Charles Reade, the youngest of the eleven children of John Reade and his wife Anna Maria Scott-Waring, was born at Ipsden House, Oxfordshire, England, June 8, 1814. He was privately educated, then went to Oxford for four years where he obtained a fellowship which he retained during his entire life, although he spent little time at the University. He was admitted to the bar in 1843 but never practiced. He began writing plays in 1849, some of which were very successful, and he loved to associate with people of the theater. Laura Seymour, an actress, was his intimate companion until her death in 1879, and it was through her urging that he wrote, in 1853, his first novel, "Peg Woffington," an adaptation of his comedy "Masks and Faces." Many novels followed, most of which would be very readable if thoroughly blue-pencilled. They are usually too long—a fault not confined to his period—and he did love to moralize. "The Cloister and the Hearth" and "Foul Play" are excellent. In spite of having studied law, or perhaps because of it, he was involved in many lawsuits. He died April II, 1884.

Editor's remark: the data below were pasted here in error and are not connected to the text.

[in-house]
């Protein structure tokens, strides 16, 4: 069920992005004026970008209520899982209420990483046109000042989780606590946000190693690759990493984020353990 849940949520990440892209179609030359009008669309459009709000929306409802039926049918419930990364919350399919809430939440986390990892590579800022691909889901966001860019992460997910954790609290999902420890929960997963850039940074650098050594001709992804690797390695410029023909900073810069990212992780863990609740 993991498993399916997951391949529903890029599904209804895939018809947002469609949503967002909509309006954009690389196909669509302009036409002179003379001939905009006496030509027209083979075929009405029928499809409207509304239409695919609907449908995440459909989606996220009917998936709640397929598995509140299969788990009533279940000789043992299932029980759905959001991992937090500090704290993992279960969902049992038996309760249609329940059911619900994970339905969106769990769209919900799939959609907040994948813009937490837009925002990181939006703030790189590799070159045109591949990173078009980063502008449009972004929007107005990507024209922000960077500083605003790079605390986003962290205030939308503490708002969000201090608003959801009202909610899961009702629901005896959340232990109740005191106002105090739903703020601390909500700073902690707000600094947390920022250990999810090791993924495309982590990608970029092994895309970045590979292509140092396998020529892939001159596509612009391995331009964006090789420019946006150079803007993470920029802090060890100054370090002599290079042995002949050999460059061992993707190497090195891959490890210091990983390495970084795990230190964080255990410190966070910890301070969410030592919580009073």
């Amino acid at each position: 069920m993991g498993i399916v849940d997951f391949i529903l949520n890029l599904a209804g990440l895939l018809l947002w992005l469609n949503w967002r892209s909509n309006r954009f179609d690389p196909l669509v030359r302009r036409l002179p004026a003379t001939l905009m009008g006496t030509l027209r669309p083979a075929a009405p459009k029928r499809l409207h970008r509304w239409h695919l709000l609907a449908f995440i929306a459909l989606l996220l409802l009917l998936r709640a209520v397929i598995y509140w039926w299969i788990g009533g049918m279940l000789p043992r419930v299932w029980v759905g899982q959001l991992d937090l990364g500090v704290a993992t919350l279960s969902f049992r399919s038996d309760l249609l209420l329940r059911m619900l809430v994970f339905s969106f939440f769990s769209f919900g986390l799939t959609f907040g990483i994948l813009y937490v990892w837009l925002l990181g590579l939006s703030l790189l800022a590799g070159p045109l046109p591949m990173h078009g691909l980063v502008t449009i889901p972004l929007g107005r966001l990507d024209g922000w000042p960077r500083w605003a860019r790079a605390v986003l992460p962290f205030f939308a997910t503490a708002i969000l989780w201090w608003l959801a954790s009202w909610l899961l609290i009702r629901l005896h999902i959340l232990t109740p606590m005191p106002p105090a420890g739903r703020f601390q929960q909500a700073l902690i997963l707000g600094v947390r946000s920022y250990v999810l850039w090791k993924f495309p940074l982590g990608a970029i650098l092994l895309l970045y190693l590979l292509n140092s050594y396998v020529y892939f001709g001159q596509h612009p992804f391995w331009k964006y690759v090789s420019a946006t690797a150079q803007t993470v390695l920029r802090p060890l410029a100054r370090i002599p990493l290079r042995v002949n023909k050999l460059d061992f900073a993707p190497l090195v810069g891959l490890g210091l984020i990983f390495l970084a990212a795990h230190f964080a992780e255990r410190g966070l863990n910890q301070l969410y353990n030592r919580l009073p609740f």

REFERENCES: M. Elwin, Charles Reade; W. C. Phillips, Dickens, Reade and Collins: C. L. and C. Reade, Charles Reade; A Memoir, 2 vols.; The Bookman (N.Y.), XI, 1900, 312, portrait; Allibone, Dict. Eng. Lit., II and Supplement, II; Leslie's Monthly, XVIII, 648, woodcut.
Fireside Library. Nos. 101, 103, 120, 136
Waverley Library (quarto). Nos. 91, 102, 110, 227